With the new standards for sealed beam headlamps in effect, Ford introduced a new electric headlamp dimmer with sensitivity control that permitted adjustments to meet the varying driving conditions on 1955 model year vehicles offered in the Lincoln and Mercury lines. The electronic dimmer automatically lowered the beam thrown by a car’s headlamps when within 1,000 feet of an oncoming vehicle, making night time driving safe for both the driver and oncoming vehicle. This new safety innovation was completely automatic and did not interfere with the control of headlights by the driver.
1960s: Ford Thunderbird Features Sequential Turn Signal
The introduction of the 1965 Thunderbird brought with it the reveal of the innovative sequential turn signals. This new system separated the rear turn lights with multiple bulbs that flashed from the inner side of the red lens to the outer edge. This new technology would later be installed on other 1960s vehicles including the Mercury Cougar and the 1968 Shelby GT Mustang. The sequential turn signals wouldn’t become factory standard on the icon Mustang until 2010. In 1969, the Thunderbird provided another rear lighting option, high-level brake lights. This option was 72 square inches of brake lights mounted to the interior “C-pillars” on the rear window of the vehicle. These high-level brake lights were useful for nighttime freeway driving as well as for towing small trailers providing better placement to be seen.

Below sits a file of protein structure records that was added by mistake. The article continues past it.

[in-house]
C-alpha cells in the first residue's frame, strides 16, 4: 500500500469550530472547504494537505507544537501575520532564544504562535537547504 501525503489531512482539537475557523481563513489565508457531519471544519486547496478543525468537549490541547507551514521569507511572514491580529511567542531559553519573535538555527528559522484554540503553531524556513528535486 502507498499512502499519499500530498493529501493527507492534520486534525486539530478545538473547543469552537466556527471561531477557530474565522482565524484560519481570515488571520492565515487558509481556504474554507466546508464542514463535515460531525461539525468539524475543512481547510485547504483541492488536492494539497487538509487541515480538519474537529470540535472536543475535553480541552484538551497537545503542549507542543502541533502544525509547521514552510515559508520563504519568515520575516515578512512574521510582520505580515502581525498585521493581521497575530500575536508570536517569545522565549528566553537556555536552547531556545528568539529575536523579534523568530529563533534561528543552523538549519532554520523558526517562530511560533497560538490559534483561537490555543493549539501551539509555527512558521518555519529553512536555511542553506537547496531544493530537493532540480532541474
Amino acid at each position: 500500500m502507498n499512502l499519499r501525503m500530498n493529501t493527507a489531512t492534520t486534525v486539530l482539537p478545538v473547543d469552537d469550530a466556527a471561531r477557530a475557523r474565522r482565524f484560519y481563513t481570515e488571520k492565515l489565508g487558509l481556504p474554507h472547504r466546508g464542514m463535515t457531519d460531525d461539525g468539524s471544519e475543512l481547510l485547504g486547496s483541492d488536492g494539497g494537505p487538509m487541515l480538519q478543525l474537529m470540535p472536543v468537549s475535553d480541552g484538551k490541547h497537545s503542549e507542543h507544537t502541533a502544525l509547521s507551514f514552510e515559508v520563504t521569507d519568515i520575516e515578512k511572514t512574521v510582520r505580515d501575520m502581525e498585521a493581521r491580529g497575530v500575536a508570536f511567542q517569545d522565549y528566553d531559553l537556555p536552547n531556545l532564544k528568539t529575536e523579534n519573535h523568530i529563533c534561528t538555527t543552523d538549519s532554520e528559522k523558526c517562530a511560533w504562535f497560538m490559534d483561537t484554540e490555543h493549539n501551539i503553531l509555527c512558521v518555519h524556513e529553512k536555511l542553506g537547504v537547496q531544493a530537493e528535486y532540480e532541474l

1970s: Lincoln Versailles Becomes a First in Halogen Lamps in the U.S.